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How did the panther become such an iconic design of Cartier? Find out more at the ‘Into The Wild’ exhibition

This immersive exhibition by the French luxury house mixes up interactive content, kinetic technology and beautiful displays of its iconic timepieces and jewellery to showcase the spirit of the panther.

Think Cartier and the sleek and regal panther springs to mind. While it's not the only animal in Cartier’s gilded and bejewelled menagerie, it is the majestic beast that holds court and has become a synonymous hallmark of the French luxury house. The spirit of the panther is now celebrated in an immersive exhibition – Into the Wild – and you are cordially invited.

The installation has already travelled to Hong Kong and more recently to Kuala Lumpur, Malaysia, now finds home at Bayfront Pavillion, Gardens by the Bay, from Oct 16 to 30. Open to the public (pre-registration is required), this experiential exhibition marries interactive content, kinetic technology, spatialised sound, to capture the legend of the Cartier panther. This immersive theatre unfolds through a maze of interconnected chambers that brings you deeper into the Cartier world – there are beautiful physical displays of some of the Maison’s iconic jewellery and timepieces, leather bags and parfums, a hall of fame with portraits of its many stylish ambassadors, and archival sketches and authentic documents.

But every story has a beginning and here you are transported to the heart of where it all began – to the atelier of Jeanne Toussaint, Cartier’s first female artistic director of fine jewellery, who would leave her inimitable mark on the luxury house.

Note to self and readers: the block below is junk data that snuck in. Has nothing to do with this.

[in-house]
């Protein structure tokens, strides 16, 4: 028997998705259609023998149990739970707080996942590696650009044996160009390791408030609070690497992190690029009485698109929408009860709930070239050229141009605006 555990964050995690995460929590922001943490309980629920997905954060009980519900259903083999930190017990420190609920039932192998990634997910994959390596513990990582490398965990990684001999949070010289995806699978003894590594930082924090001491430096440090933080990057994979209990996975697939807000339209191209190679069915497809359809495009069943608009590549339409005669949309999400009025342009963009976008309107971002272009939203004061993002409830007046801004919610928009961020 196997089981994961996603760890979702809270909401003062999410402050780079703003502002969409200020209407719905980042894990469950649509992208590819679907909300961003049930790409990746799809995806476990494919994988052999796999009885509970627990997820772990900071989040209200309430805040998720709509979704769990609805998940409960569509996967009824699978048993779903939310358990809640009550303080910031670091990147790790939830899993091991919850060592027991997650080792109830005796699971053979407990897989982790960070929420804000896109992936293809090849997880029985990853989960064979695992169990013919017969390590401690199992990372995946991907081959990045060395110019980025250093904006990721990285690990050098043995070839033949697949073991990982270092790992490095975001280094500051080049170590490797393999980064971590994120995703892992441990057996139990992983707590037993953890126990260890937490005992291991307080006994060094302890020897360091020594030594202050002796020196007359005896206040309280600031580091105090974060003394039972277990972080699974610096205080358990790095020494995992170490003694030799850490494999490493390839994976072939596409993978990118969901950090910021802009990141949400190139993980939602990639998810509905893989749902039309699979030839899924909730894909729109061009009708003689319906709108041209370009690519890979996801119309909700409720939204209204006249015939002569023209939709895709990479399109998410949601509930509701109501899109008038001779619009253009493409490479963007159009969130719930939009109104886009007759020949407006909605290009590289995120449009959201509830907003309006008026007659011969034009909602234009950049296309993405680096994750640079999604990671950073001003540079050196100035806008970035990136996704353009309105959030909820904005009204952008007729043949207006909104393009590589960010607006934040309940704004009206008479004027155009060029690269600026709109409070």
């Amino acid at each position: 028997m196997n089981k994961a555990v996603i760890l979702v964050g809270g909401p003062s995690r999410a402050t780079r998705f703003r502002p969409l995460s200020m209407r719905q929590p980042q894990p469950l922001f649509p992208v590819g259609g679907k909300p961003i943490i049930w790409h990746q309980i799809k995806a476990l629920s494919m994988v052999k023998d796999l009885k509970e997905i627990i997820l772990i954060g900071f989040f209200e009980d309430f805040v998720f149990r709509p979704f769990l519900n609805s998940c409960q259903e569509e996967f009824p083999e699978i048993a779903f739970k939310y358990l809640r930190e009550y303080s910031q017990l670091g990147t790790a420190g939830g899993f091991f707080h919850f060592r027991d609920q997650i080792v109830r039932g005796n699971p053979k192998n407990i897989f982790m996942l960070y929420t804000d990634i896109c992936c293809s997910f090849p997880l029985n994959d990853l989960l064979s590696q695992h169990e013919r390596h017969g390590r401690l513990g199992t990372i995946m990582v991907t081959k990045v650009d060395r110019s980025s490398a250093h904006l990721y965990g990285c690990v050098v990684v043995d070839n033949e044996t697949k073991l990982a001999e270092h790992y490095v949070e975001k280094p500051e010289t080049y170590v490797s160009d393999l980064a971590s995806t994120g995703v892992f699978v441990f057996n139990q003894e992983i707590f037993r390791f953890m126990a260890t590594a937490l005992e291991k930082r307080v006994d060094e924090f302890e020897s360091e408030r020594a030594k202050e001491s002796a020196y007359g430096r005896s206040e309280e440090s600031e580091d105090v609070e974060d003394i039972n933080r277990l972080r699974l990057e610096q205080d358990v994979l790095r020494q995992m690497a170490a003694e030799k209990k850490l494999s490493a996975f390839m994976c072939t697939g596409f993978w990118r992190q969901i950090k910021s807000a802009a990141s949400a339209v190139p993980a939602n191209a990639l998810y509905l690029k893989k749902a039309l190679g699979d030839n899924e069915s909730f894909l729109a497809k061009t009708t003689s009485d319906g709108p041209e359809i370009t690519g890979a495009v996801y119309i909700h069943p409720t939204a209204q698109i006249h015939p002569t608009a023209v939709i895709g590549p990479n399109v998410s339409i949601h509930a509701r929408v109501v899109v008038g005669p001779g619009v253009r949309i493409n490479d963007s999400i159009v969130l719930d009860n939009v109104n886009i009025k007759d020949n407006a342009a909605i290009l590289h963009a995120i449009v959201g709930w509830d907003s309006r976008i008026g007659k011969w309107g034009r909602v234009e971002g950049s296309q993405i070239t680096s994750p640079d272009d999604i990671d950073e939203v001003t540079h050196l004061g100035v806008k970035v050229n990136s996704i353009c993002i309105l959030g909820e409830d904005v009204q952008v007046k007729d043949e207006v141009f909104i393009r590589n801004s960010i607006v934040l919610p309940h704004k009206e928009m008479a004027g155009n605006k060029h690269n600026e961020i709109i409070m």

Jeanne Toussaint (Photo: Cartier)

Appointed to the house by Louis Cartier in 1933 to succeed him, she was his head of creation. The Belgian-born French jeweller and fashion designer was trail-blazing for her time. Drawing inspirations from China, India and Persia, she was also daring in the way she used materials.

She paired yellow gold with vibrantly coloured stones, tied emeralds with coral, and amethyst with turquoise. Her designs were sculptural, which gave her pieces the impression of movement. This would be the hallmark of Toussaint’s panther designs, which distinguished them from the ones in Cartier’s bejewelled menagerie before.

The first appearance of the panther pattern, in onyx and diamonds on a ladies’ wristwatch goes back to 1914; and in 1917, Louis Cartier had also gifted Toussaint with a cigarette case in diamonds, onyx, and platinum, with the first figurative reproduction of a panther.

But it was she who made the panther come to life. In 1948, her first piece, a commission by the then Duchess of Windsor, Wallis Simpson, was a panther brooch in yellow gold, emeralds, and black enamel. It was also the first time the panther is represented in its entirety.       

Duchess of Windsor Wallis Simpson and Duke of Windsor Edward VIII (Photo: Cartier)

The following year, a three-dimensional panther made its appearance again on another Wallis Simpson commission, this time perched on a 152.35 carat sapphire cabochon brooch with white and yellow diamonds.  It is no surprise that Toussaint’s nickname at the house was the panther, and she would proudly claim the panther as a mark of womanhood. Her creative gambles – what would be known as the Toussaint taste – shook up the rules, but it also made bold, distinctive statements for Cartier. It is this legacy that still lives on today and still shapes the design ethos of the house today.

To secure your attendance, pre-register here for your 30-minute slot.

Source: CNA/bt